The experience of Christianity, it has been argued, can be expressed by cultural means. And Hughes believes that inculturation is one of the easiest ways to attain this. The Gospel can be fused with traditional practices, she argues, citing the example of cultural dancing and singing, while still glorifying the Lord. Such a blend, Hughes’ paper argues, will lead to an African Christianity, which “honors both the culture and the gospel,” and is more relatable to Africans. Western Christianity, according to the paper, rarely gives room to the voices from the global south to be heard.

“Tribes could still have their beautiful dances and speak their beautiful languages while continuing to worship God and spreading the Gospel,” she said during the virtual interview, where Uganda Partners sought to deeper understand reflections in the article.

Hughes is aware that through her propositions, she is not asking for too much. And she subtly makes this point by drawing from the practices in Kenya, Uganda’s neighbor to the east: “An example of how to inculturate the gospel is found in the Anglican Church of Kenya (ACK) and how they develop liturgies, rather than only importing liturgies from the West,” she writes. 

“The ACK has contextualized the liturgies to reflect African culture, by incorporating the ancestors, particularly in the section of the Holy Communion liturgy. Rather than the standard ‘therefore, with angels and archangels and all the company of heaven’, the Sanctus in the ACK reads, ‘therefore, with angels, archangels, faithful ancestors and all in heaven’,” she writes in the paper, as though reading from the same script that Pope Francis has always read.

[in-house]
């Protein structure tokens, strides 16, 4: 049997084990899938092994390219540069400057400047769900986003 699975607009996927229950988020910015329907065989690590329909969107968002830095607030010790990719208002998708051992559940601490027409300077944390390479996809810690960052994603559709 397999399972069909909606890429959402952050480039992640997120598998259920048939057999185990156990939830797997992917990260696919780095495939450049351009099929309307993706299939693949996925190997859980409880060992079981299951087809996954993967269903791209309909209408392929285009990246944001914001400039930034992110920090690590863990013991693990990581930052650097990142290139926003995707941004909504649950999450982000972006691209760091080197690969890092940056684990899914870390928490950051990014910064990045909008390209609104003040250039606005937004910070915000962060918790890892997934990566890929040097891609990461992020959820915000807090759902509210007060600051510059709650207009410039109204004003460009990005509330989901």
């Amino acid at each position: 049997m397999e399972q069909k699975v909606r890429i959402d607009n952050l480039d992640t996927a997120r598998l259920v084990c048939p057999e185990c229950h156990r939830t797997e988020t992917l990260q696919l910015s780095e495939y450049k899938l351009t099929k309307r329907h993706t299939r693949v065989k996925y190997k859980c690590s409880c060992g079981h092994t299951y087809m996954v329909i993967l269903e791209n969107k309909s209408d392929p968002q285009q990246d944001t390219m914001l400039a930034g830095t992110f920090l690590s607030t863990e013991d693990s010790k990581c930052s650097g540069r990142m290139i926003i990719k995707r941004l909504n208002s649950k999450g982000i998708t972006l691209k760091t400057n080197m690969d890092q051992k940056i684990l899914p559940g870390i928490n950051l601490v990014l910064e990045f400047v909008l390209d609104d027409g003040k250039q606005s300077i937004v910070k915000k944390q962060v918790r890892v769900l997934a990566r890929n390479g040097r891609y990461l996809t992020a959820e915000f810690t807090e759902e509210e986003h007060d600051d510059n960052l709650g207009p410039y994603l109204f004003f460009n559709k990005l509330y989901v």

In 2021, the Pope called for Christian freedom, by rooting for the respect for other people’s cultures and traditions. “How many errors have been made in the history of evangelization by seeking to impose a single cultural model,” the Pope asked during his address to the weekly general audience at the Vatican. 

Explaining that unity does not mean uniformity, the Pope argued that in the call to freedom, one discovers the true meaning of the inculturation of the Gospel.

Writing on her blog, the Virginia-USA-born missionary notes that she initially had no plans of coming to Africa as a missionary. However, this later changed. “My bishop, the Rt. Rev. John Guernsey, had suggested that I study abroad for my M.Div., and then suggested Uganda, since my home church (All Saints Anglican in Woodbridge, Virginia) had come under the Church of Uganda when we left the Episcopal Church,” she writes. 

Hughes obtained an undergraduate degree from the George Mason University in Fairfax Virginia and a certificate as a legal assistant from George Washington University in 1993. In 2005, she earned her first master’s degree in human performance systems at Marymount University based in Arlington, Virginia. Her second was the Master of Divinity from UCU, which she got in 2011. She is now a lecturer at the university’s Bishop Tucker School of Divinity and Theology.